Good riddance to the Year of the Cock

BTL Staff
By | 2006-01-05T09:00:00-04:00 January 5th, 2006|Uncategorized|

Let’s face it: 2005, the Year of the Cock, kind of sucked. It was a frustrating year politically and socially for LGBT people.
Across the country, we saw the anti-gay right trying, and sometimes succeeding, to further curtail our rights, whether in taking away domestic partner benefits or trying to block the right of gays and lesbian to adopt children. We saw gays largely shut out of the Millions More March. The Vatican went anti-gay ballistic. Several Christian denominations continued to splinter over gay unions and lesbian and gay clergy. Ford Motor Company nearly caved to the right-wing American Family Association. Bush nominated two conservatives to the Supreme Court. The Federal Marriage Amendment reared its ugly head again. Gov. Schwarzenegger vetoed a marriage equality bill in California. More anti-gay marriage amendments passed or were scheduled to show up on the ballot in 2006. Hate crimes increased.
Then, of course there was Hurricane Katrina, the earthquake in Pakistan, the war in Iraq and the exposure of yet more corruption by the administration currently in office.
That’s not to say there weren’t any bright spots in 2005. Nationally, Connecticut became the first state to enact civil unions without a court mandate. Anti-gay forces failed to gather the required number of signatures to get an anti-marriage amendment on their ballot. In Maine, voters kept an anti-discrimination bill in place. More and more members of Congress called for the repeal of the military’s discriminatory “don’t ask don’t tell” policy. The U.S. House of Representatives passed inclusive hate crimes legislation.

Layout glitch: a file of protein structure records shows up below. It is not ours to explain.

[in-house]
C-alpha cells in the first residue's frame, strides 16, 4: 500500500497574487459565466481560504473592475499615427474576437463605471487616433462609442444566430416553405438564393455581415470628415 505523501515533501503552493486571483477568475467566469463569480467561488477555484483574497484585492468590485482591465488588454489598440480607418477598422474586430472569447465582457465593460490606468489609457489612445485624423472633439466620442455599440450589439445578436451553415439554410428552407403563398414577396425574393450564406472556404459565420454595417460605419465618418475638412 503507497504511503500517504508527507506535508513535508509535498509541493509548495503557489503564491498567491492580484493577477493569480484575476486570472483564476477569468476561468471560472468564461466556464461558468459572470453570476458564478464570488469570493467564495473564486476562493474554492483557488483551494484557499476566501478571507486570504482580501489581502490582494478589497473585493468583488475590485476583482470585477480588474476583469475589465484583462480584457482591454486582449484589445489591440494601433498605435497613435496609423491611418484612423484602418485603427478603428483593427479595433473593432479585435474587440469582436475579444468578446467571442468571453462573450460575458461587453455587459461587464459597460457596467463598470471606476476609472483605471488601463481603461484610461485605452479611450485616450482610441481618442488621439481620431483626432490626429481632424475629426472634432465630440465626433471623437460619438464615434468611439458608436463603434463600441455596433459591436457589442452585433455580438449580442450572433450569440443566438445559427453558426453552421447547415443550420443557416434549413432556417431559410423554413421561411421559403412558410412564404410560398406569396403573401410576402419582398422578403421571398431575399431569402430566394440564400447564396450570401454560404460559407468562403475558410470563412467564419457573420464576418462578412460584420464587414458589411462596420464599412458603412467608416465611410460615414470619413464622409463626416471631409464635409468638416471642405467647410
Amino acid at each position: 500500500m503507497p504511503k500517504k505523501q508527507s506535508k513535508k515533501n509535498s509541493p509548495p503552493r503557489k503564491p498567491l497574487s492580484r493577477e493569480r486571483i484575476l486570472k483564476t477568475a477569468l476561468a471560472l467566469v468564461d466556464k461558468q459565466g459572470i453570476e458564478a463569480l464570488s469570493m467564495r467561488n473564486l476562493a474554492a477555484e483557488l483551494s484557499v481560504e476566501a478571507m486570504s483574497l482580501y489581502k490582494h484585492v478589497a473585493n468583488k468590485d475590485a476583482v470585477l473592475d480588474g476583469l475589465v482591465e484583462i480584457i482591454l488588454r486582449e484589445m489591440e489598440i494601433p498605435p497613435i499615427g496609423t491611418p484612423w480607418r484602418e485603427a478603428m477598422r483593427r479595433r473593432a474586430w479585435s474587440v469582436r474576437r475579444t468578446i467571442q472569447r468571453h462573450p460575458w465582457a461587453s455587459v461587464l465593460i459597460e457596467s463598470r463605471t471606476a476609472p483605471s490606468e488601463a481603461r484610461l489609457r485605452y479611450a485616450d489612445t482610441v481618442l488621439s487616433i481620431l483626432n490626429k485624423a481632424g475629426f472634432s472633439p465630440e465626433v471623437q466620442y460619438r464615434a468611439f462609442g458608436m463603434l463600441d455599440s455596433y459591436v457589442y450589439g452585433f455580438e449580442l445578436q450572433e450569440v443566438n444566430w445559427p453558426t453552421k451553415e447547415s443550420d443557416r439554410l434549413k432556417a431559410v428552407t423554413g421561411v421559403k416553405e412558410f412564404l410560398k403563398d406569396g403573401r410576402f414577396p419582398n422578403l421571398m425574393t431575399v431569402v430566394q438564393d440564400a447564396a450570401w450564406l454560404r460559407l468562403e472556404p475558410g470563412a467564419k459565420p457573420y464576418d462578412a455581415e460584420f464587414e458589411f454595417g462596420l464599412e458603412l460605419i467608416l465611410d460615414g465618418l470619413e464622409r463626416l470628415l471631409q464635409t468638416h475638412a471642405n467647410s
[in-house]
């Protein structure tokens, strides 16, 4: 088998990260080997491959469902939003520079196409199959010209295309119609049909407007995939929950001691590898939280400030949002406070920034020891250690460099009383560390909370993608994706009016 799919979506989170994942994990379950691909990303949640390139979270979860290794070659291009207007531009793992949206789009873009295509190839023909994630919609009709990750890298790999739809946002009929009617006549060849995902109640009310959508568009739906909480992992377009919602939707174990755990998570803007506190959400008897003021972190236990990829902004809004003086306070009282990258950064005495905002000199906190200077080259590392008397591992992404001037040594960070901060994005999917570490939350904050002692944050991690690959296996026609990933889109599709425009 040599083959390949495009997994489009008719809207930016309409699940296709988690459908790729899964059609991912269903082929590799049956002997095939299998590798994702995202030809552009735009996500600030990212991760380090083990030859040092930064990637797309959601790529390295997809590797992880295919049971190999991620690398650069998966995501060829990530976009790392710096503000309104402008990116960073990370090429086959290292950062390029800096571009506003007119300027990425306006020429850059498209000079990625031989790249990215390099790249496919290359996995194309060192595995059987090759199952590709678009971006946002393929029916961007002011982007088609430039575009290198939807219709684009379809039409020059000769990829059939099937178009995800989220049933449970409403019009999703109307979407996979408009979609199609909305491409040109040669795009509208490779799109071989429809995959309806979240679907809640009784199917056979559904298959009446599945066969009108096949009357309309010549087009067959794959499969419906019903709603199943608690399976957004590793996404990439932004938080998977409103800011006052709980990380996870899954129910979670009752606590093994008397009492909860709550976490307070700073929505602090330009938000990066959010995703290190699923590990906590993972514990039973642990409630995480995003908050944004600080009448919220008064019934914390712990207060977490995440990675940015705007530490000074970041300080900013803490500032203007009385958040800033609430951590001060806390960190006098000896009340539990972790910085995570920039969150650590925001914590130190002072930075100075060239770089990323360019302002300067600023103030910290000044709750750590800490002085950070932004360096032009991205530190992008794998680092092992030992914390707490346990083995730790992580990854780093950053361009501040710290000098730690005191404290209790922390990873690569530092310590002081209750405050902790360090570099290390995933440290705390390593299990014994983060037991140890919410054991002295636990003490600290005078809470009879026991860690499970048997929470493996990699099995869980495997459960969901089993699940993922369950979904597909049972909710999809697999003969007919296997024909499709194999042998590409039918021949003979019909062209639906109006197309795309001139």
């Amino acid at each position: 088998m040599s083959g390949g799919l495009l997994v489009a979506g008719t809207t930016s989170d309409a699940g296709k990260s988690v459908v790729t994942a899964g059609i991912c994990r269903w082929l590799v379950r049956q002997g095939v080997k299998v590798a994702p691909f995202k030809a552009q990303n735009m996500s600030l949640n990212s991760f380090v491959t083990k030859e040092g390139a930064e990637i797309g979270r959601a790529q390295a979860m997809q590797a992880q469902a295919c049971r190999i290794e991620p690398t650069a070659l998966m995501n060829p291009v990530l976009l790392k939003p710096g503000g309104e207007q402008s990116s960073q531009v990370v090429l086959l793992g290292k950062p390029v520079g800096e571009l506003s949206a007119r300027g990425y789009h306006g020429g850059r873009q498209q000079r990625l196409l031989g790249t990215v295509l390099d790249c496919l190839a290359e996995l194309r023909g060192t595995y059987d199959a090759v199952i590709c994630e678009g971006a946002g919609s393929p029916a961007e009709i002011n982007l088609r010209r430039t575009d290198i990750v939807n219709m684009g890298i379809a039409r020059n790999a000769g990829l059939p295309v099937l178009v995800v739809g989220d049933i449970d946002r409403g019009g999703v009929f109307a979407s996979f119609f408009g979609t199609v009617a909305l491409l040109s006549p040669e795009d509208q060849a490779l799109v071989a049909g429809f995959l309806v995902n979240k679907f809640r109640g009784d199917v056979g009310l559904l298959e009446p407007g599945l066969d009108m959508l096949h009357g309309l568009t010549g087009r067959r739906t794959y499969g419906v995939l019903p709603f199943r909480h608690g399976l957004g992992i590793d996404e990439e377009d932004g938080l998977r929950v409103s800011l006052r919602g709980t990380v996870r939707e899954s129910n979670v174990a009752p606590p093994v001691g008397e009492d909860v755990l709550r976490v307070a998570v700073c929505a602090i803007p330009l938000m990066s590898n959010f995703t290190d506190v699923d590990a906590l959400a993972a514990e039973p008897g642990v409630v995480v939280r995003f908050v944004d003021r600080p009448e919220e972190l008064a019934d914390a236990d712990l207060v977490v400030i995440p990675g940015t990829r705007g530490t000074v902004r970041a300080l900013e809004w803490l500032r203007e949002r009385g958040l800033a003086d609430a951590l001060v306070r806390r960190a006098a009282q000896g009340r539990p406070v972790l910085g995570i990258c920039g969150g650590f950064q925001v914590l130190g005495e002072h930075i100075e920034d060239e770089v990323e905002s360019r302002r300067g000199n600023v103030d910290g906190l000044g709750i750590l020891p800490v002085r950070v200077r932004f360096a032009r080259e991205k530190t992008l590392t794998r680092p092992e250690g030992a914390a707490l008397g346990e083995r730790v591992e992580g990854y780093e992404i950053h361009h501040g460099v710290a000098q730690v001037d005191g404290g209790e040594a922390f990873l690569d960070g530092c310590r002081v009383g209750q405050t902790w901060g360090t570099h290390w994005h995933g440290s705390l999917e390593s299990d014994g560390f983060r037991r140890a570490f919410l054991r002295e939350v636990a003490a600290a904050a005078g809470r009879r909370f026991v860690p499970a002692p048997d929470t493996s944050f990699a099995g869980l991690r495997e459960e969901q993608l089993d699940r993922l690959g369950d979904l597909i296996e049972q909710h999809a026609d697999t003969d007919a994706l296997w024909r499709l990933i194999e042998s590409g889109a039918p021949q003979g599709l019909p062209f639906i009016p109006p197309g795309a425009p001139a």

In Michigan, a bill to legalize second parent adoption was introduced by Rep. Paul Condino in the House. Gov. Jennifer Granholm attended the Triangle Foundation Dinner and the groundbreaking for the new Affirmations Lesbian and Gay Community Center. 2005 saw hundreds of people rally in support of gay and lesbian families at several events in Lansing. The anti-gay right may have scored a victory with the marriage amendment in 2004, but they also caused a very large number of equality-minded folks to wake up and get involved. And that level of commitment and involvement will be evident in the 2006 elections.
It’s important to look back as there are important lessons to be learned from the past. But it is even more important to look forward to the future. The movement for LGBT equality has, historically, been tremendously fast, even if it sometimes doesn’t feel that way. Things do get better, but only with work and commitment. Thankfully, Michigan has plenty of people willing to do both and with your help we’ll make 2006 a watershed year for LGBT equality.

About the Author:

BTL Staff
Between The Lines has been publishing LGBTQ-related content in Southeast Michigan since the early '90s. This year marks the publication's 25th anniversary.